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'Gazetteer of the Persian Gulf. Vol I. Historical. Part II. J G Lorimer. 1915' [‎2389] (906/1262)

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The record is made up of 1 volume (1165 pages). It was created in 1915. It was written in English and Arabic. The original is part of the British Library: India Office The department of the British Government to which the Government of India reported between 1858 and 1947. The successor to the Court of Directors. Records and Private Papers Documents collected in a private capacity. .


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1691. father Charles died of plague at Basrah.
1694. Father Klie de St Albert, a Belgian Carmelite of Antwerp,
was appointed Bishop of Isfahan by Pope Clement X.
1698. Father Pierre-Paul, a Barefoot Carmelite of a noble Neapo
litan family, was appointed Vicar Apostolic of India and
Ambassador on the part of the Pope^ the Emperor of the
Romans, and the Venetian Republic to the Shah of Persia.
1699. The prelate of Isfahan, appointed in 1694- - see above, was
sent by Shah Husain as an Ambassador to the Pope and the
1700. In this year Father Basile de St. Charles was prior of the
convent at Isfahan.
1703. The Carmelites were expelled from Basrah by a fanatical
lurkish Governor; but 18 months later they returned, to
the great joy of their flock.
1708. Mgr. iMaurice de Ste. Therese, a Barefoot Carmelite, Vicar
Apostolic in the territories of the Great Mughal, passed
through Basrah on his way to India; he founded a Carmelite
mission at Bombay, which has since been replaced bv one
of the Jesuits.
1712, Mgr. Gatien de Galliezan, coadjutor of the Bishop of
Babylon, died at Isfahan.
1721. The present Carmelite mission at Baghdad was founded by
father Joseph-Marie de Jesus, a Burgundian. (This
Father had the rank of Pro-Vicar Apostolic; his life, while
at Baghdad, was repeatedly in danger from the Muham-
madans and the Gregorian Armenians.* In 1721 there was a
Portuguese church at Kung, and one or two priests resided
there who subsisted on alms and perquisites.)
1728. Father Urbain de Ste. Elisee, as Provincial Yicar of Persia
and Arabia, visited the convents in both countries.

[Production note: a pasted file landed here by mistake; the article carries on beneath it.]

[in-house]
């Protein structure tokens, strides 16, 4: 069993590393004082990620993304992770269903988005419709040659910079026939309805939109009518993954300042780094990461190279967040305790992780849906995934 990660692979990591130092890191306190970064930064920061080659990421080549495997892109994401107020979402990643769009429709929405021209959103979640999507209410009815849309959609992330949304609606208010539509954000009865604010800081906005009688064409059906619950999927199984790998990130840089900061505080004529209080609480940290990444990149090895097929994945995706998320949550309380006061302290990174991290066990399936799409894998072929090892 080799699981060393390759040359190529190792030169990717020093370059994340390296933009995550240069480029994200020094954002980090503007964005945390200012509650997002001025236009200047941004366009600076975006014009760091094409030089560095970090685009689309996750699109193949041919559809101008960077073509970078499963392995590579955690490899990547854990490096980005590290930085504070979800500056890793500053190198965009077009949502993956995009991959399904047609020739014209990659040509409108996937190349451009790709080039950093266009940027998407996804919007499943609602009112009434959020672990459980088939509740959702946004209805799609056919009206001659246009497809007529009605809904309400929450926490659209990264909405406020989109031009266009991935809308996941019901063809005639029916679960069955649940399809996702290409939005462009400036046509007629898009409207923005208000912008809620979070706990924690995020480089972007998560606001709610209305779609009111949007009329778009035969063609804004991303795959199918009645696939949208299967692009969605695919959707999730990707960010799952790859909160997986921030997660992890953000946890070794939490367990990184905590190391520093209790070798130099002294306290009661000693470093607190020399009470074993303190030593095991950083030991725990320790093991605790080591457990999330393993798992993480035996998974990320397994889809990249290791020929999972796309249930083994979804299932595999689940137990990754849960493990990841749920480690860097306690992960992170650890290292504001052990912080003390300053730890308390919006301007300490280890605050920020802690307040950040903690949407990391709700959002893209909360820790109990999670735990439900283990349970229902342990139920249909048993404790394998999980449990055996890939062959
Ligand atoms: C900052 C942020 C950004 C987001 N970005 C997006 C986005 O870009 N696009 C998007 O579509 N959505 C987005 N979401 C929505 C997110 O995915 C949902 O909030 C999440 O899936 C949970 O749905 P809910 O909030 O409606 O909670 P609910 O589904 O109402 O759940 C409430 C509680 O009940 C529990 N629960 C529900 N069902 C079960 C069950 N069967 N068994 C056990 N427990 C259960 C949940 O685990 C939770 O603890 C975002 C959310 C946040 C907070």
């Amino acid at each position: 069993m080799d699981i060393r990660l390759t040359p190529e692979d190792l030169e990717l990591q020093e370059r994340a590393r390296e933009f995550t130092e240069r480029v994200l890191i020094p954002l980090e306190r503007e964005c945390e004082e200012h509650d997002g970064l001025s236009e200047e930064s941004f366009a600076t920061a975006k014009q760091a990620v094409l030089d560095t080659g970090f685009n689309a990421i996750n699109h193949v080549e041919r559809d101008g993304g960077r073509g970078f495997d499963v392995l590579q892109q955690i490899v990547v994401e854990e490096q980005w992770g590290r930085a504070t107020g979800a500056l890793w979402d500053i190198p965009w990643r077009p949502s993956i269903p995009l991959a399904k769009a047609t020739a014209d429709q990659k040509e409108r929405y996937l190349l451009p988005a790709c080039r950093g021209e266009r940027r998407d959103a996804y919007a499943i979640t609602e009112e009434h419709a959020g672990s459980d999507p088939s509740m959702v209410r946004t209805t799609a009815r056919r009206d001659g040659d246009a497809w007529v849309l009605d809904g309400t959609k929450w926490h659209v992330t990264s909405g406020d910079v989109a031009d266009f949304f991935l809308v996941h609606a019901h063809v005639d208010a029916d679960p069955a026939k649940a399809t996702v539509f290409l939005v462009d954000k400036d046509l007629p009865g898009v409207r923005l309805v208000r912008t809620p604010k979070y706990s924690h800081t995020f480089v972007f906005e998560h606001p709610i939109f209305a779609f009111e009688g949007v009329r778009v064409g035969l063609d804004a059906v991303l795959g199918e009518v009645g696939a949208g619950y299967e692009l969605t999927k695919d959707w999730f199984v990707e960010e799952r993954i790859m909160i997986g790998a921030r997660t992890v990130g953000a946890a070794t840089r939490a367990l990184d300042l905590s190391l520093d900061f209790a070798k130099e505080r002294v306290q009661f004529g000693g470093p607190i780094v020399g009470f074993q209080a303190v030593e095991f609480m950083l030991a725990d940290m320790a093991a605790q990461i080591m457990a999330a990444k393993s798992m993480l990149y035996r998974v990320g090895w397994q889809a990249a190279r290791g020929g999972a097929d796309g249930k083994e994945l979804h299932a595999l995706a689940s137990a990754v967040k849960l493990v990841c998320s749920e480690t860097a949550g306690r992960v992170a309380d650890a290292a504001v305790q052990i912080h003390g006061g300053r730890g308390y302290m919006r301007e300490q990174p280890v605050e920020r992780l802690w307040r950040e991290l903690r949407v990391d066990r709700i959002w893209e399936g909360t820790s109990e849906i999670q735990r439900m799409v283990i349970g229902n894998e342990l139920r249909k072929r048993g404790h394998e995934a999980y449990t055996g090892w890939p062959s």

1733. Father Jean-Joseph de St. Antoine, of Avignon, died at
Bandar 'Abbas.
1735. Father Antoine, a Carmelite missionary died at Bandar
1737. On the 16th of June M. Matthieu de Villeneuve of the
French ship u St, Francois/'' died at Basrah, assiste par
nos Peres et muni des sacraments/' On the 29th of July M.
Claude Granger, of Burgundy, sent by the King of France,
" a la recherche d'antiquites, ou de monuments, ou de plantcs
inconnues,'" died of sunstroke in the desert at two days' march
from Basrah, (but appa rently without the rites of the Church).
# About this time, according to Hamilton, the Basrah mission was in bad hands.
^ of thr e e Carmelite priests there: "These sanctified .Rascals wer a a Scandal
fro hy making a Tavern of their Church; fcr having more Indulgence
vji n , Government than the. Mahometans, in moral Matters, they abuse it to the
ParL' S f 8 ' se ^ D S Arrack, which they distil from Date9, and procuring Birds of
Baw 0 * ^ 1186 ^ their Customers." He describes a raid made by the Pasha An Ottoman title used after the names of certain provincial governors, high-ranking officials and military commanders. of
&1 ali upon the Carmelite distillery.

About this item


This volume is Volume I, Part II (Historical) of the Gazetteer of the Persian Gulf The historical term used to describe the body of water between the Arabian Peninsula and Iran. , ’Omān and Central Arabia (Government of India: 1915), compiled by John Gordon Lorimer and completed for press by Captain L Birdwood.

Part II contains an 'Introduction' (pages i-iii) written by Birdwood in Simla, dated 10 October 1914, 'Table of Chapters, Annexures, Appendices and Genealogical Tables' (pags v-viii), and 'Detailed Table of Contents' (ix-cxxx). These are also found in Volume I, Part IA of the Gazetteer (IOR/L/PS/20/C91/1).

Part II consists of three chapters:

  • 'Chapter X. History of ’Arabistān' (pages 1625-1775);
  • 'Chapter XI. History of the Persian Coast and Islands' (pages 1776-2149);
  • 'Chapter XII. History of Persian Makrān' (pages 2150-2203).

The chapters are followed by nineteen appendices:

Extent and format
1 volume (1165 pages)

Volume I, Part II is arranged into chapters that are sub-divided into numbered periods covering, for example, the reign of a ruler or regime of a Viceroy, or are arbitrarily based on outstanding land-marks in the history of the region. Each period has been sub-divided into subject headings, each of which has been lettered. The appendices are sub-divided into lettered subject headings and also contain numbered annexures, as well as charts. Both the chapters and appendices have further subject headings that appear in the right and left margins of the page. Footnotes appear occasionally througout the volume at the bottom of the page which provide further details and references. A 'Detailed Table of Contents' for Part II and the Appendices is on pages cii-cxxx.

Physical characteristics

The foliation sequence is circled in pencil, in the top right corner of the recto The front of a sheet of paper or leaf, often abbreviated to 'r'. of each folio. It begins on the first folio with text, on number 879, and ends on the last folio with text, on number 1503.

Written in
English and Arabic in Latin and Arabic script
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'Gazetteer of the Persian Gulf. Vol I. Historical. Part II. J G Lorimer. 1915' [‎2389] (906/1262), British Library: India Office Records and Private Papers, IOR/L/PS/20/C91/2, in Qatar Digital Library <> [accessed 13 July 2024]

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